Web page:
Hilary Niles on being a freelance journalist

Thursday, August 11th, 2016 

“Hilary

Photo by Jeff Watts, AU

Hilary Niles  

After my summer at the Workshop in 2012, I returned to school for my second year of the graduate program at the Missouri School of Journalism. I followed that with 18 months as a statehouse reporter in Vermont, at the nonprofit news website VTDigger.org. This turned out to be a great way to get to know a small market. 

But I found myself wanting to do more data work and more investigative reporting. There aren't a ton of journalism jobs in north central Vermont, so moving to a different newsroom in the area wasn't an option. And it's great here — my husband and I didn't want to move. Analyzing the fundamentals of what I wanted, I realized no single job could provide it all. So I decided to create my own reality. I have been full-time freelance since January 2015. I love it. 

At any given time, I may be: 

Creating interactive visualizations for a client newsroom's data project, like this micro-site I developed with Vermont Public Radio to explain the EPA's directive to clean up Lake Champlain, or the time I crunched the data behind every bottle of booze sold in Vermont in the past five  years; or 

Investigating regional economic and community development and social justice efforts, such as this inventory for The Boston Globe of red flags that preceded $200 million fraud charges against local ski resort developers or this print story exposing the inadequacy of a state law meant to mitigate racial profiling by  police; or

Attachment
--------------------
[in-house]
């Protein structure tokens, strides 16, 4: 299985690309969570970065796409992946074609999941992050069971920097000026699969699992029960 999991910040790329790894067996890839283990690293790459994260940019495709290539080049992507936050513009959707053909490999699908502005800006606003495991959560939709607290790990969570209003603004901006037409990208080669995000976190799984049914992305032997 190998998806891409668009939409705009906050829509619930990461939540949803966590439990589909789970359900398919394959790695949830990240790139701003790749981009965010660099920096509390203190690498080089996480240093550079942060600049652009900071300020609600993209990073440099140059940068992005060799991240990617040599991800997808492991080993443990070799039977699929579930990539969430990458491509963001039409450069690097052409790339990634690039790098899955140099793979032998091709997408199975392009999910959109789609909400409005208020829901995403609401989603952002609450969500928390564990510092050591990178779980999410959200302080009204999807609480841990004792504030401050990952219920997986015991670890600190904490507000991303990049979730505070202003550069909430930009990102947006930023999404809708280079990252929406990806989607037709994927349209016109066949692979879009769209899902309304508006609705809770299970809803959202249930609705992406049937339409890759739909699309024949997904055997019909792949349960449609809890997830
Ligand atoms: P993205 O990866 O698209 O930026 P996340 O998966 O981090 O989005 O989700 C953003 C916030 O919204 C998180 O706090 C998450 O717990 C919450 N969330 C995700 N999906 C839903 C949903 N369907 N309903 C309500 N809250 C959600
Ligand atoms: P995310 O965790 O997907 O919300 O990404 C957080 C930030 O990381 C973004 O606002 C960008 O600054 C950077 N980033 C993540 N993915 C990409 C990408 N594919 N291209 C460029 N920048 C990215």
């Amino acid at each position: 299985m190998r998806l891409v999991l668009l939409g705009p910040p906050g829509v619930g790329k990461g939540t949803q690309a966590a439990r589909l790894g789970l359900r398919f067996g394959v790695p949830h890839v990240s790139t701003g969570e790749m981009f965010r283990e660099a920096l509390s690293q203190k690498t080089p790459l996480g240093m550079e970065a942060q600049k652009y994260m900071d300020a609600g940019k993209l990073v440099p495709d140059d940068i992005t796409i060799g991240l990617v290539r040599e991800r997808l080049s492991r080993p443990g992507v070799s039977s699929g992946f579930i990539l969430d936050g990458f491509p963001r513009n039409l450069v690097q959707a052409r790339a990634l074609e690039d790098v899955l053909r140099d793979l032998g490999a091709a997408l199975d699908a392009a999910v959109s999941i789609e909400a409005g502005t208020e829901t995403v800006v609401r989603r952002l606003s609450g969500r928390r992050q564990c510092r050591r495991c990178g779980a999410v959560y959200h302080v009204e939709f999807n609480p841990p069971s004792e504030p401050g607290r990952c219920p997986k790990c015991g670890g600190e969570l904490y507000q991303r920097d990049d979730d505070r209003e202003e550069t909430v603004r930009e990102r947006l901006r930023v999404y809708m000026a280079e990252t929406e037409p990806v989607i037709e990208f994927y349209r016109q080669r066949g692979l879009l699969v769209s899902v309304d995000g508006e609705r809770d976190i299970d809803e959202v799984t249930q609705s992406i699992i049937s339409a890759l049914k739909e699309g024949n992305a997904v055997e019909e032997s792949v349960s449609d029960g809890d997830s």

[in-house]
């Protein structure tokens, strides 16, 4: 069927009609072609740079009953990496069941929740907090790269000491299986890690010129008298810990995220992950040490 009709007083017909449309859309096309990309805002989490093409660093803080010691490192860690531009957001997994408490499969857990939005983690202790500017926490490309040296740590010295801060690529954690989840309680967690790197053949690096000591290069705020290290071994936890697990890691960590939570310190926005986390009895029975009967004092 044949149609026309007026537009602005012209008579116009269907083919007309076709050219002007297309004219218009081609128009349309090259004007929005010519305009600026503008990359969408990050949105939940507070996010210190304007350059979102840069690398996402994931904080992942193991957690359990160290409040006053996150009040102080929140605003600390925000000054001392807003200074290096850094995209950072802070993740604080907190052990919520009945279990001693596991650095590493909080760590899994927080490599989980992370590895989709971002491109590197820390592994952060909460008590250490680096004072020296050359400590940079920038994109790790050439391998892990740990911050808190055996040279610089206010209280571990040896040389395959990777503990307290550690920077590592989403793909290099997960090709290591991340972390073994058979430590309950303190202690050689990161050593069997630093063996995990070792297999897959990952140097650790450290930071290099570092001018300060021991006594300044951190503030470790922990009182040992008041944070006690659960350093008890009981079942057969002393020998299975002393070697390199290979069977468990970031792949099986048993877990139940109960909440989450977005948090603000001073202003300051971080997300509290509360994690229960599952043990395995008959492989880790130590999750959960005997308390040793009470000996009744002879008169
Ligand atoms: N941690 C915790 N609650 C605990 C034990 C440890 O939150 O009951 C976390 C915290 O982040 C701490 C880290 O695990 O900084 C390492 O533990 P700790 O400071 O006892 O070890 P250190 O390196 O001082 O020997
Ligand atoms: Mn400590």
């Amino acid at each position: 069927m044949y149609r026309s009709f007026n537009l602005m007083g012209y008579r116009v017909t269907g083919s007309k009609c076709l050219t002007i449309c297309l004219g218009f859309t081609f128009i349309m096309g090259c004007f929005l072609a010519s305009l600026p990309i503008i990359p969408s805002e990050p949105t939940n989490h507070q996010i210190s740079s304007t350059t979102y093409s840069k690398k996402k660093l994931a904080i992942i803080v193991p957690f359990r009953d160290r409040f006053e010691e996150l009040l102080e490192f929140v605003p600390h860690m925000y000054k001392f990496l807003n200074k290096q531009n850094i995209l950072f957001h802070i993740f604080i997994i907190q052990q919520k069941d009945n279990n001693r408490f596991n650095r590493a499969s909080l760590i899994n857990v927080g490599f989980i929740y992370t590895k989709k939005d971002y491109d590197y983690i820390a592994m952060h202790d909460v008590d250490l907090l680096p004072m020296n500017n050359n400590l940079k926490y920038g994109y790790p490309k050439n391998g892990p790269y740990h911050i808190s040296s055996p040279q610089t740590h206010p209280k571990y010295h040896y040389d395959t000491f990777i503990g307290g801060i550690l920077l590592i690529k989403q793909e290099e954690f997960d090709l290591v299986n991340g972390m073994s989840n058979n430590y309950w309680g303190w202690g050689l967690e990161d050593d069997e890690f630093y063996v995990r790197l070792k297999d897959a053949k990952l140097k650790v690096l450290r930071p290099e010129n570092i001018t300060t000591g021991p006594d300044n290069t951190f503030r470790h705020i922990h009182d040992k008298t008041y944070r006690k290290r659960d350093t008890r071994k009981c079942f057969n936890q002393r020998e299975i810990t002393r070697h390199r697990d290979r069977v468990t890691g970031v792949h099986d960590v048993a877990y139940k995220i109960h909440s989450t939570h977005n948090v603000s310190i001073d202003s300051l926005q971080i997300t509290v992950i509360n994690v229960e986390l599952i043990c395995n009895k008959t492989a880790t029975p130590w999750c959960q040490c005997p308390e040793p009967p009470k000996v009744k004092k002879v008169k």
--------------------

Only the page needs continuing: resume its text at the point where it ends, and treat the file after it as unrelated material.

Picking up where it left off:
Enterprising my way into paying work, for example last summer, when I spent two days on the back of a Harley Davidson Road King  to cover Vermont's venture capital culture for public radio, or

• Writing a radio script to profile my dad's college football coach for NPR's Only A Game, a  nationally syndicated sports radio program; or 

Pursuing press freedom advocacy and training, by (slowly) finishing my thesis on freedom of information laws around the world, or volunteering for the Society of Professional Journalists FOI Committee; or

Enjoying the business side of freelancing by exchanging insights through professional networks, such as SPJ's Freelance Community, and fine-tuning my business systems, which I feel deepens my understanding of the businesses I cover.   

Additionally, I maintain databases for a group of trade publications, and I'm helping Champlain College, a small private school in Burlington, redesign the curriculum for the school's journalism concentration. I'll also be teaching Champlain College's first data journalism course in Fall 2017. (I'm so excited about that, I've already started drafting the syllabus.) My goal is to maintain this kind of variety, but also work into longer form reporting, ultimately book-length.

This diversity of activity suits my interests, and the autonomy fits my personality. I have an office at home, and I also share an office at a co-working space in nearby Montpelier, Vermont's capital — but I can (and sometimes do) work from anywhere and on my own schedule. Plus, with freelancing, I value the opportunity to work with a variety of editors and across mediums, because I learn so much from their wide-ranging perspectives. 

My experience at the Workshop turned out to be varied, too: Toxic Taps, for which I interviewed an activist for the video portion and later fact-checked the investigation; Economic Indicators, whose numbers and graphics I proofed; Measuring Impact, which I got to co-authored with Chuck Lewis, executive editor; and also contributing research for a conference presentation Chuck was asked to deliver at Oxford.

This exposure to a range of investigative and research projects deepened my skills and bolstered my confidence — which, of course, is required in abundance in both investigative reporting and self-employment. 

I can say with certainty that my time at the Workshop helped me develop as a journalist in ways that simply working as a general assignment reporter, for example, never could have. And that's good, because I don't want to be a daily reporter. I want to dig deeper into the news, stretch myself as a storyteller, mentor new reporters and stand up for the Right to Information as an essential human right — all roles for which the Workshop prepared me well.